Thirdly - the malicious wedging pursued by the anti greens in the validly described hate press is flawed in relation to NSW Greens regardless of genuine tensions or debate. Note
(i) green in Green history of SE Forests which drew me to join and be jointly a first Green Party local councillor in NSW in 1995-1999 at Waverley (which was Rhiannon's home branch by the way, though I lapsed from 2000).
(ii) the wedgers always ignore Lee was effectively brought in by Geof Ash her boyfriend, who is fairly described as the founder and architect of the NSW Greens (I shared a group house in 1992 at Bondi - Geof worked delivering organic vegetables, was famoulsy a refugee from the ALP Left of the 80ies).
(iii) I suspect Lee's ambition as I understand has always been to achieve what her mother failed to do - be elected to the Senate. That is, arguably she has achieved her life goal, which was not it appears to annexe The Greens to the CPA (or renamed variant).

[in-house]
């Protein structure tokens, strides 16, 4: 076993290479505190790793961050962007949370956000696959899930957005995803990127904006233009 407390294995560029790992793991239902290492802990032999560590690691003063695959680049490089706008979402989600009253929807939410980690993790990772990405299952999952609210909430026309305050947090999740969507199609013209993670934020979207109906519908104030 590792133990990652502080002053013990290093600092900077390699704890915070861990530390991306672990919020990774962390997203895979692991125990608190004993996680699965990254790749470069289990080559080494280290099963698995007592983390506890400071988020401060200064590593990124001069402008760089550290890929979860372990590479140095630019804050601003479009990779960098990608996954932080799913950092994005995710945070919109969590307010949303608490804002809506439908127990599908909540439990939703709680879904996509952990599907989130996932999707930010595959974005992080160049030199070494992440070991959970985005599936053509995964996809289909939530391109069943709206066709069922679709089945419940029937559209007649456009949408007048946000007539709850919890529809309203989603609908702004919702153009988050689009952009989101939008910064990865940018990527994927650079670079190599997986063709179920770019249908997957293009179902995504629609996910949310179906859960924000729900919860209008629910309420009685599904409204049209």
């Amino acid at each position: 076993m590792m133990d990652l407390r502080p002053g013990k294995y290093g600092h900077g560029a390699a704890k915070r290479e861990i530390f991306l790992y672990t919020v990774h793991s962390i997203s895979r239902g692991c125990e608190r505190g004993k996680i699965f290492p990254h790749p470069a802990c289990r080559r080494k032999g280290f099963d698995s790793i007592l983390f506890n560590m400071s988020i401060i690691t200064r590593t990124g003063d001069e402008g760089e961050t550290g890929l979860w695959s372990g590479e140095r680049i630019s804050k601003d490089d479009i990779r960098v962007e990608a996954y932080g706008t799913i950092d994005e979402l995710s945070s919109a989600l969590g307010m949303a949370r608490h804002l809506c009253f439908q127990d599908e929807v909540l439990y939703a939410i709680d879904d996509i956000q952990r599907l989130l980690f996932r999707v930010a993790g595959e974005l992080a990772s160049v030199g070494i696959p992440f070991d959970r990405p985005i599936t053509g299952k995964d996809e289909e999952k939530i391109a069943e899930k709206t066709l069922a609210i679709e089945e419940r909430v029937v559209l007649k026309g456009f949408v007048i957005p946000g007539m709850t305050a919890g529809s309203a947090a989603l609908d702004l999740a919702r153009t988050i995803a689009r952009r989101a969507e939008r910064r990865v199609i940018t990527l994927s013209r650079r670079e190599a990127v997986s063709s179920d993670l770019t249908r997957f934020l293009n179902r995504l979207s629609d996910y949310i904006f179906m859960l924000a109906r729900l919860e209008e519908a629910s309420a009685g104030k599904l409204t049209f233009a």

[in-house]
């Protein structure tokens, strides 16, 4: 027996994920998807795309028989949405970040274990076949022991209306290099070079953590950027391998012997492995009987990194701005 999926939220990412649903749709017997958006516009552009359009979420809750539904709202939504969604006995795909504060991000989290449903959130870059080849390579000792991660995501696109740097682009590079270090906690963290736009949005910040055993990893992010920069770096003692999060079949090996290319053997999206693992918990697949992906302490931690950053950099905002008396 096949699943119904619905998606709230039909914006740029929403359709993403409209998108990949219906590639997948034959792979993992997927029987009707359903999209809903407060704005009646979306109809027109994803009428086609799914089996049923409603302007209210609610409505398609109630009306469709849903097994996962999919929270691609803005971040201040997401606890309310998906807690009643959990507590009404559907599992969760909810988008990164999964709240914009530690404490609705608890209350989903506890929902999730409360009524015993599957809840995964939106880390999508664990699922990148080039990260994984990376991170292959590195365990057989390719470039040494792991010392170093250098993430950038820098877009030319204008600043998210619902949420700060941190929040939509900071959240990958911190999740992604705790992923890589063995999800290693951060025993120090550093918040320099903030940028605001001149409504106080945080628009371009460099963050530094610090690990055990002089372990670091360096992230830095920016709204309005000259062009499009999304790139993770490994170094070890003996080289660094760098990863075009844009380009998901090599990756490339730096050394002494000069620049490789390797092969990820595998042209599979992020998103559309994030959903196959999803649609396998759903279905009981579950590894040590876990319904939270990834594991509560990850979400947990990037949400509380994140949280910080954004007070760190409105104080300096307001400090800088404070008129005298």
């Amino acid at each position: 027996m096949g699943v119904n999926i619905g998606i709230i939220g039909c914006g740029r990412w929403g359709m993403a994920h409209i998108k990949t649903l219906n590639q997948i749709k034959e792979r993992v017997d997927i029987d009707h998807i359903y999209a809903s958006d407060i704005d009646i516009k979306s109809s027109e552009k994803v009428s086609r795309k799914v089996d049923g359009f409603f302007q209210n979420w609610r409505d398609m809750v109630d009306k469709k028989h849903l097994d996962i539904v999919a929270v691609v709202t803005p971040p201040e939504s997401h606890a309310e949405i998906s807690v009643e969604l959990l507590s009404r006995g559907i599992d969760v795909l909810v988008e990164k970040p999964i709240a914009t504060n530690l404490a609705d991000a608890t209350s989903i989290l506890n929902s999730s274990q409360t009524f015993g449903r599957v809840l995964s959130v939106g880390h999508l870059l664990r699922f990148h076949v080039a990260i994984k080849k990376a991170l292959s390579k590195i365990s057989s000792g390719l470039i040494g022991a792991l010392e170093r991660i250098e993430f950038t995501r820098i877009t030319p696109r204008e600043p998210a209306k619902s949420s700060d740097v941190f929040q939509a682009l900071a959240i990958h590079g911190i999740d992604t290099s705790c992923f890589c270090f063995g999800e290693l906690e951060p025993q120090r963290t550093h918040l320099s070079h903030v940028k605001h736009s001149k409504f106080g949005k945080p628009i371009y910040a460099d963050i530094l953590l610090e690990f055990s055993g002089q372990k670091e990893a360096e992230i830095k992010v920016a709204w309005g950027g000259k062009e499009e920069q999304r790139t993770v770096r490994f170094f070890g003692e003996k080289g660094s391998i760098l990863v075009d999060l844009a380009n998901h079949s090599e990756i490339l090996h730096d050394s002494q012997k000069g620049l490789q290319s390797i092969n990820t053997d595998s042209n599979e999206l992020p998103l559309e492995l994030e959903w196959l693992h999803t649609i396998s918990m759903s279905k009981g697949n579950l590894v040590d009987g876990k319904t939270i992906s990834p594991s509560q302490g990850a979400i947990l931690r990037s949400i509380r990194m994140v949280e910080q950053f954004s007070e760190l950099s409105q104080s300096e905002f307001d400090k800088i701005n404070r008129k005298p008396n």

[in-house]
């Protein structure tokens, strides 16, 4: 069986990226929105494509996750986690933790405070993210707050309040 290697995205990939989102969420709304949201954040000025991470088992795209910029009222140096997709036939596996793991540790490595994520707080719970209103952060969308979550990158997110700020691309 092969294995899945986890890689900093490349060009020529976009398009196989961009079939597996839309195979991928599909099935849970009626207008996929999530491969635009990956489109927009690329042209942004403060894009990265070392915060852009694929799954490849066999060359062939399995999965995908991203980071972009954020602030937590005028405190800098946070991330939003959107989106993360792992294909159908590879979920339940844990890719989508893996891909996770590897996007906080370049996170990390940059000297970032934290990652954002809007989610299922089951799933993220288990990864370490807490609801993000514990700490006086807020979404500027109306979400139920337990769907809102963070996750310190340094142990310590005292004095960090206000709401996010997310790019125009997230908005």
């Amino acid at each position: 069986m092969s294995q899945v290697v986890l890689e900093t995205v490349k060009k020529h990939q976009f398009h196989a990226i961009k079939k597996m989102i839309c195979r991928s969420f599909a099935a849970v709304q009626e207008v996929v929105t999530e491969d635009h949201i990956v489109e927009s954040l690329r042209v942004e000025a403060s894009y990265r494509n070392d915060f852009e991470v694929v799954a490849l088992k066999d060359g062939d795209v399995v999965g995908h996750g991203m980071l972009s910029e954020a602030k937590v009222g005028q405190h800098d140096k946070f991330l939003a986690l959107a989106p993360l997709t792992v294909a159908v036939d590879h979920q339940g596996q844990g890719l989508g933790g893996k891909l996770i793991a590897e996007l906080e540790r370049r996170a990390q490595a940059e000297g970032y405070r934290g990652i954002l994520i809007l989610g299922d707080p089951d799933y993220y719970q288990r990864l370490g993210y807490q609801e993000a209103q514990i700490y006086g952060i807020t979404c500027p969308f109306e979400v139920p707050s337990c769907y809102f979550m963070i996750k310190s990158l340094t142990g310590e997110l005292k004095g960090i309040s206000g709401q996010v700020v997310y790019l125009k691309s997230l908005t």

(iv) Regarding BDS - it's a bit trite and naive for those who do not live in the core centres of Jewish diaspora and who are not well informed on a very real streak of ultra right fascism in the Israeli Right - here and there - to seek a quiet life with the powerful Jewish lobby. People of good will MUST address the exemplar of Yigal Amir as Jewish assassin of Israel's PM, given Amir's crime has significant support amongt the diaspora then and now. Think about that in a nuclear armed world power of gifted people. Truly only love will overcome the racism against Jewish folks but that's no recommendation for willful blindness about terra nullius policies on the West Bank and Gaza.

#3